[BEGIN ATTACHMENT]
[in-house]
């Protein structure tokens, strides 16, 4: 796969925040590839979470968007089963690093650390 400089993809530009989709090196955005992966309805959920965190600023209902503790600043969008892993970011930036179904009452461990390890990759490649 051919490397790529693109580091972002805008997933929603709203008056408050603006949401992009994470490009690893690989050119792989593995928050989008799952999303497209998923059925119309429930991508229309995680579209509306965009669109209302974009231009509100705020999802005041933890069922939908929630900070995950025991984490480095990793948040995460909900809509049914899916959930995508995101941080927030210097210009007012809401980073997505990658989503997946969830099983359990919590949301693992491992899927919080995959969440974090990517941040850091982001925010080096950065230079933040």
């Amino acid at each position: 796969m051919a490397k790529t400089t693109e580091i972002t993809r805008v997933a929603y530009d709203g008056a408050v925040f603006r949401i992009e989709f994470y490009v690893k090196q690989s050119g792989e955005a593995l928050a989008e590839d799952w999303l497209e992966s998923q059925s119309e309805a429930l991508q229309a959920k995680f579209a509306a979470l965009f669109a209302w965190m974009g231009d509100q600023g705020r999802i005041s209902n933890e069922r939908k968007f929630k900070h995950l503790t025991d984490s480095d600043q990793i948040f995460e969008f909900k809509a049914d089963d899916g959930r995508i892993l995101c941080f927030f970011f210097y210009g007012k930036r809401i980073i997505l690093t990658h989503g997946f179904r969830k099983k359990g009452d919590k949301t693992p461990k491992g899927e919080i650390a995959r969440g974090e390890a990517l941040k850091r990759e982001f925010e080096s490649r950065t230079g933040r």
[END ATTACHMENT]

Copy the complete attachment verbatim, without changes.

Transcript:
[in-house]
């Protein structure tokens, strides 16, 4: 796969925040590839979470968007089963690093650390 400089993809530009989709090196955005992966309805959920965190600023209902503790600043969008892993970011930036179904009452461990390890990759490649 051919490397790529693109580091972002805008997933929603709203008056408050603006949401992009994470490009690893690989050119792989593995928050989008799952999303497209998923059925119309429930991508229309995680579209509306965009669109209302974009231009509100705020999802005041933890069922939908929630900070995950025991984490480095990793948040995460909900809509049914899916959930995508995101941080927030210097210009007012809401980073997505990658989503997946969830099983359990919590949301693992491992899927919080995959969440974090990517941040850091982001925010080096950065230079933040």
């Amino acid at each position: 796969m051919a490397k790529t400089t693109e580091i972002t993809r805008v997933a929603y530009d709203g008056a408050v925040f603006r949401i992009e989709f994470y490009v690893k090196q690989s050119g792989e955005a593995l928050a989008e590839d799952w999303l497209e992966s998923q059925s119309e309805a429930l991508q229309a959920k995680f579209a509306a979470l965009f669109a209302w965190m974009g231009d509100q600023g705020r999802i005041s209902n933890e069922r939908k968007f929630k900070h995950l503790t025991d984490s480095d600043q990793i948040f995460e969008f909900k809509a049914d089963d899916g959930r995508i892993l995101c941080f927030f970011f210097y210009g007012k930036r809401i980073i997505l690093t990658h989503g997946f179904r969830k099983k359990g009452d919590k949301t693992p461990k491992g899927e919080i650390a995959r969440g974090e390890a990517l941040k850091r990759e982001f925010e080096s490649r950065t230079g933040r």